The trouble is that stupid hicks don’t know what’s good for them. They’re getting conned by right-wingers and tent revivalists until they believe all the lies that’ve made them so wrong. They don’t know any better. That’s why they’re voting against their own self-interest. —Vox On Smug Liberals
Currently there is a populist mood in conservatism that has been cresting for a generation. But the wave of identity politics is likely to swallow the campus Left with its intellectual nihilism. Instead of expanding outward it is almost certain that academia will start cannibalizing itself in internecine conflict when all the old enemies have been vanquished.–Conservative News Against Campus Politics
I have watched this play out on campus after campus. I have watched dissident student groups invite Milo Yiannopoulos to speak—not because they particularly agree with his views, but because he denounces censorship and undermines political correctness. I have watched students cheer his theatrics, his insulting behavior, and his narcissism solely because the enforcers of campus goodthink are outraged by it. It’s not about his ideas, or policies. It’s not even about him. It’s about vengeance for social oppression. —Reason Reflects on Trump’s Victory
Those who Tremble With Anger
By contrast, simply building a wall and enforcing immigration law will help enormously, by cutting off the flood of newcomers that perpetuates ethnic separatism and by incentivizing the English language and American norms in the workplace. These policies will have the added benefit of aligning the economic interests of, and (we may hope) fostering solidarity among, the working, lower middle, and middle classes of all races and ethnicities. The same can be said for Trumpian trade policies and anti-globalization instincts. Who cares if productivity numbers tick down, or if our already somnambulant GDP sinks a bit further into its pillow? Nearly all the gains of the last 20 years have accrued to the junta anyway. It would, at this point, be better for the nation to divide up more equitably a slightly smaller pie than to add one extra slice—only to ensure that it and eight of the other nine go first to the government and its rentiers, and the rest to the same four industries and 200 families. —The Flight 93 Election/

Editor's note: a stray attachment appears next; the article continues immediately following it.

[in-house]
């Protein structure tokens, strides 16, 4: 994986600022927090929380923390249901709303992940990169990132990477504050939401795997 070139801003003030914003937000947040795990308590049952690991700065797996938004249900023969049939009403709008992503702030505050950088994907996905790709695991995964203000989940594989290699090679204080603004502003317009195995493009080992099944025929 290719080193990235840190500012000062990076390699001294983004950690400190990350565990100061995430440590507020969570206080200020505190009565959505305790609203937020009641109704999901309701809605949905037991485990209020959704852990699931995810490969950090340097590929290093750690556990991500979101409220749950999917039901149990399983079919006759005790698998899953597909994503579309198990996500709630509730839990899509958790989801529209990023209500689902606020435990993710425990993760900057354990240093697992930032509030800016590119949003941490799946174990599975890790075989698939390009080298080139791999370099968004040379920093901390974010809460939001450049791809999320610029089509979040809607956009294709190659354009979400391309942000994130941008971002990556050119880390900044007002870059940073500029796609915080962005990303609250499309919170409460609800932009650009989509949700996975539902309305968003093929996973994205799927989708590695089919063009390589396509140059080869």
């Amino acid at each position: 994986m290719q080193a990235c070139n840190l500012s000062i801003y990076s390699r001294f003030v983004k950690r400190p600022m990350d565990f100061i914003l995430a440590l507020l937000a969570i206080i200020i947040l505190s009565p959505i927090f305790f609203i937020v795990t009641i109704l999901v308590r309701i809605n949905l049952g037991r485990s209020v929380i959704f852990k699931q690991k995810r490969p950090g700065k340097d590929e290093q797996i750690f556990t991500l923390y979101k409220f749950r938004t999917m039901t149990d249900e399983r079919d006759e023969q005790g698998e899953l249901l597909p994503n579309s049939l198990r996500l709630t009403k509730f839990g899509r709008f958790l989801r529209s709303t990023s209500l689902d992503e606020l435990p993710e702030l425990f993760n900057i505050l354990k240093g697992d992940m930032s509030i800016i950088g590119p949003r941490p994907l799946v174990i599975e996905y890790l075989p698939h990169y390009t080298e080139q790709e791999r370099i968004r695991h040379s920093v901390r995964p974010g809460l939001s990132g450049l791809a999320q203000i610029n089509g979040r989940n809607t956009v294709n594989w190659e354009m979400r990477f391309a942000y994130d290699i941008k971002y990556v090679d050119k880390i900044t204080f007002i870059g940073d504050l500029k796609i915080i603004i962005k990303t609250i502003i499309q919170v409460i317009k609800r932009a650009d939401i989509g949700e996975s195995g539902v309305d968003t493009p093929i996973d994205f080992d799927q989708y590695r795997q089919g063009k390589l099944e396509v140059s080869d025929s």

If you call “good” bad long enough, the definition of the word changes. If everyone is racist, nobody is. They have been accusing the West of being evil for so long, we’re now embracing evil. Trump personifies everything they hate and as they scream about how racist, sexist, and homophobic he is, we smile and say, “Good.” —Gavin Mcinnes No Longer Cares
The election of Barack Obama, “the most liberal man in the Senate,” is a crowning moment for a federal welfare state that’s grown steadily for over 50 years, regardless of which party was in office. Each individual state is merely an administrative unit for a centralized bureaucracy. All important decisions are made by the Supreme Court. On social issues, conservatives have been in abject retreat, even as leftists bemoan the rise of “Christian fascism.” The ban on school prayer, enacted in 1962 with Engel vs. Vitale, has about as much chance of being overturned as the 1964 Civil Right Act. Gay marriage is a reality in several states. Mass immigration from the Third World is not just permitted but hailed as a moral imperative and encouraged by leaders of both political parties. The children of those immigrants receive preferences in education and job placement over Americans whose roots go back to the Founders. —Radix Journal’s Alternative Right
Those Who Remain
I’ve been trying to figure out what common trait binds Clinton supporters together. As far as I can tell, the most unifying characteristic is a willingness to bully in all its forms.
If you have a Trump sign in your lawn, they will steal it.